(Originally published in the November 24, 2012 issue of The
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By Eric Mitchell - @BH_EMitchell on Twitter
Kentucky's Thoroughbred industry will get another bite at the casino apple this year, but it is unlikely to get more than a nibble.
If we believe what we hear from Kentucky politicians, there is hope.
Democrat Gov. Steve Beshear, who championed this cause earlier in 2012 along with Republican Sen. Damon Thayer, has said he would like to see legislation introduced in January that would put a constitutional amendment on the ballot asking voters to approve casino gaming. If approved, the vote could not happen until 2014 at the earliest.
All too sobering is the realization that by the time Kentuckians might get around to simply voting for approval on the issue, a new downtown casino in Cincinnati will have already been operating for about 18 months. And prior to simply getting a chance to vote on the issue, another two years of money, and breeding and racing stock, will have leached out of Kentucky and into the racing programs of Pennsylvania, West Virginia, Indiana, and New York, and soon to fresh competitors Maryland and Ohio.
It is remarkable how little will there seems to be for aiding an industry with a $4 billion economic footprint and one that generates 80,000-100,000 jobs. One wouldn’t think people would have to push so hard to protect an industry of this magnitude, but apparently we do.
The likelihood of a ballot amendment passing next year is unfortunately slim.
One of the obstacles such an amendment could face next year would be the short session. In Kentucky the legislature meets only 30 days in odd-numbered years. The crush of legislation is expected to include some major issues such as pension reform, Medicaid and managed care issues, and tax reform. Many legislators, who would already rather stay clear of the casino issue, are not likely to see a pressing reason to get something done next year. Adding to the complications is a requirement that to pass any constitutional amendment during an odd year requires a supermajority in each house—that means 23 votes in the Senate and 60 votes in the House.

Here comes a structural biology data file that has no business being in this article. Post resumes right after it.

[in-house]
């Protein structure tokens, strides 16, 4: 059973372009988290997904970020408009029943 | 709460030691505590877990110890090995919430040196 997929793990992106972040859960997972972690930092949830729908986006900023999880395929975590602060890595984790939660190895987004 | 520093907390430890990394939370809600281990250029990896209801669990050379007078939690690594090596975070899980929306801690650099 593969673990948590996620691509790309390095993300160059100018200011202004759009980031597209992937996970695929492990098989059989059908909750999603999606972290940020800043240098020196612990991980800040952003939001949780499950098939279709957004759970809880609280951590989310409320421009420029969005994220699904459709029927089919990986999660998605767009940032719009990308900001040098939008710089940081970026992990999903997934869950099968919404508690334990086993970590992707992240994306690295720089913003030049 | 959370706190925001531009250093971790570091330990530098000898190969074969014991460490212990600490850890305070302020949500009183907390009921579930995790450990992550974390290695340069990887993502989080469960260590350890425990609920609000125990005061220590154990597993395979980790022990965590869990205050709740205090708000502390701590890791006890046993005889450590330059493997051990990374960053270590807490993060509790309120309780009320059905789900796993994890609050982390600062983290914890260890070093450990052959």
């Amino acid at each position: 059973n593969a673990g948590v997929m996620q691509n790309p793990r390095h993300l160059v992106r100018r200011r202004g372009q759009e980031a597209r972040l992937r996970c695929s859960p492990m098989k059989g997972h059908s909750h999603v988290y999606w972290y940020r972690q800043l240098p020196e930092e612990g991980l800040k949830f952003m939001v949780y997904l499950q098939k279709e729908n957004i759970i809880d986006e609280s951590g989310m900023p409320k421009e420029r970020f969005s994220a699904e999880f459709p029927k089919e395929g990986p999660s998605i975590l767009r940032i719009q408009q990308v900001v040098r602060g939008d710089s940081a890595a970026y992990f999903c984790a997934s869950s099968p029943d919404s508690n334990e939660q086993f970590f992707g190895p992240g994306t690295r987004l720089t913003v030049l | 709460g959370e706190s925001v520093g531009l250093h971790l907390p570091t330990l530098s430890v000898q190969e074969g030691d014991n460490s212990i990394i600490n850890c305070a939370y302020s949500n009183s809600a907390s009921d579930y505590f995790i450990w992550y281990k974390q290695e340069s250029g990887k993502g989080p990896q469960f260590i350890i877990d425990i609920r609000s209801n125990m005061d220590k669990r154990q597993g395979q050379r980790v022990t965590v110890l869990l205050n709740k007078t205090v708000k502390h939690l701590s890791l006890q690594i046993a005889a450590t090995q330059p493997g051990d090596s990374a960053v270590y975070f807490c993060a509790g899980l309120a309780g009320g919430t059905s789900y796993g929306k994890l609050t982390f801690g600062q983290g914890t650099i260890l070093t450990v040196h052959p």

The issue could be tackled in 2014 during the regular session, which would provide some time for the Thoroughbred industry to get its own house in order.
Some disagreement is brewing over whether the constitutional amendment should include a 60-mile protective buffer between racetracks and casinos. Apparently, several legislators who may otherwise oppose the casino amendment would reconsider if the buffer went away—a “clean” amendment as it has been called; simply a vote yes or no to authorize casino gaming.
Many in the horse industry believe the buffer is essential. The problem is, it is a poison pill. If the buffer is pushed as an essential part of the amendment then the amendment may never get passed.
Unity in the industry is needed now more than ever.
Some tracks in Kentucky are willing to roll the dice and get casino gaming authorized first then worry later about diverting a share of the revenue to purses and breed incentive programs.
At least one obstacle has been eliminated and that is former Senate President David Williams, a Republican from Burkesville, who has long opposed casino gambling and leaned hard on his party’s members to oppose the measure. This year Williams is no longer a part of the equation, having been appointed a circuit court judge in his Southern Kentucky district in late October by Beshear.
But there is another potential barrier on the horizon and that lies in who becomes Senate majority leader. Currently this position is held by Sen. Robert Stivers, who is expected to run and win the position of Senate president. Running for majority leader are Thayer and Sen. David Givens. The majority leader is a key position because it controls which legislation gets to the Senate floor for a vote. Givens, though Kentucky Downs is in his district, is opposed to the casino amendment and no fan of Instant Racing, the historic racing game bolstering purses at the small borderline track. If Givens becomes majority leader, the amendment could have a tough row to hoe next year or in 2014.
A democracy is supposed to run based on the will of the people. So here’s hoping all legislators will see this amendment for what it is, simply letting Kentuckians decide what they want—hopefully, before the bright economic apple that is the Thoroughbred industry becomes spoiled.